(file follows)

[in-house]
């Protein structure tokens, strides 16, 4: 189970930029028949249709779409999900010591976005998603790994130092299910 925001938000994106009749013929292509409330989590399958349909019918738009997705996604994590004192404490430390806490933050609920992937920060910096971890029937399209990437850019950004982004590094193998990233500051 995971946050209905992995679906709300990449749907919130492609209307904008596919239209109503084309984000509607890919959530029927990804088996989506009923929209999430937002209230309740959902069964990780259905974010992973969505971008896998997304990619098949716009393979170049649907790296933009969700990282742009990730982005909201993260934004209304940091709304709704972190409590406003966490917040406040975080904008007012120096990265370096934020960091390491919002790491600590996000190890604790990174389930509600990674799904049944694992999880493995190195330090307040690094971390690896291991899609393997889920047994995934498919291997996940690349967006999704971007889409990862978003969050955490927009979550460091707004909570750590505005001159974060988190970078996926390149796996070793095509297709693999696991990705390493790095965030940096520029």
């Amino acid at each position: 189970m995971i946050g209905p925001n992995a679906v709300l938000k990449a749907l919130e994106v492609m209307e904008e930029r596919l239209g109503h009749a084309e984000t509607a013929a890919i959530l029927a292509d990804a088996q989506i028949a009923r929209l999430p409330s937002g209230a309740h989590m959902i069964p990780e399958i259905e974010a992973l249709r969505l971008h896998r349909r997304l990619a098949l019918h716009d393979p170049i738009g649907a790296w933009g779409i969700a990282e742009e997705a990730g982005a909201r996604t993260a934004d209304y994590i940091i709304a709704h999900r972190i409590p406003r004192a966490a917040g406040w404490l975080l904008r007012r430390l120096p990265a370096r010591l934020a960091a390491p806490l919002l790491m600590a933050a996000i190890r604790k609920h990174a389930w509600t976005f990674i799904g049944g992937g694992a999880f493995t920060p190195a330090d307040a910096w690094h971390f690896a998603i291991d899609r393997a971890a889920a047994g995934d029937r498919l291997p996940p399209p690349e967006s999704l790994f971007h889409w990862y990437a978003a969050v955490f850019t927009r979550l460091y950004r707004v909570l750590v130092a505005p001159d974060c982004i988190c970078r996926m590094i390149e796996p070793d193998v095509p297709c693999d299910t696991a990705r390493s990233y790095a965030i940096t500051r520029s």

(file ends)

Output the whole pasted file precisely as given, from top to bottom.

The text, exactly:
[in-house]
């Protein structure tokens, strides 16, 4: 189970930029028949249709779409999900010591976005998603790994130092299910 925001938000994106009749013929292509409330989590399958349909019918738009997705996604994590004192404490430390806490933050609920992937920060910096971890029937399209990437850019950004982004590094193998990233500051 995971946050209905992995679906709300990449749907919130492609209307904008596919239209109503084309984000509607890919959530029927990804088996989506009923929209999430937002209230309740959902069964990780259905974010992973969505971008896998997304990619098949716009393979170049649907790296933009969700990282742009990730982005909201993260934004209304940091709304709704972190409590406003966490917040406040975080904008007012120096990265370096934020960091390491919002790491600590996000190890604790990174389930509600990674799904049944694992999880493995190195330090307040690094971390690896291991899609393997889920047994995934498919291997996940690349967006999704971007889409990862978003969050955490927009979550460091707004909570750590505005001159974060988190970078996926390149796996070793095509297709693999696991990705390493790095965030940096520029």
């Amino acid at each position: 189970m995971i946050g209905p925001n992995a679906v709300l938000k990449a749907l919130e994106v492609m209307e904008e930029r596919l239209g109503h009749a084309e984000t509607a013929a890919i959530l029927a292509d990804a088996q989506i028949a009923r929209l999430p409330s937002g209230a309740h989590m959902i069964p990780e399958i259905e974010a992973l249709r969505l971008h896998r349909r997304l990619a098949l019918h716009d393979p170049i738009g649907a790296w933009g779409i969700a990282e742009e997705a990730g982005a909201r996604t993260a934004d209304y994590i940091i709304a709704h999900r972190i409590p406003r004192a966490a917040g406040w404490l975080l904008r007012r430390l120096p990265a370096r010591l934020a960091a390491p806490l919002l790491m600590a933050a996000i190890r604790k609920h990174a389930w509600t976005f990674i799904g049944g992937g694992a999880f493995t920060p190195a330090d307040a910096w690094h971390f690896a998603i291991d899609r393997a971890a889920a047994g995934d029937r498919l291997p996940p399209p690349e967006s999704l790994f971007h889409w990862y990437a978003a969050v955490f850019t927009r979550l460091y950004r707004v909570l750590v130092a505005p001159d974060c982004i988190c970078r996926m590094i390149e796996p070793d193998v095509p297709c693999d299910t696991a990705r390493s990233y790095a965030i940096t500051r520029s």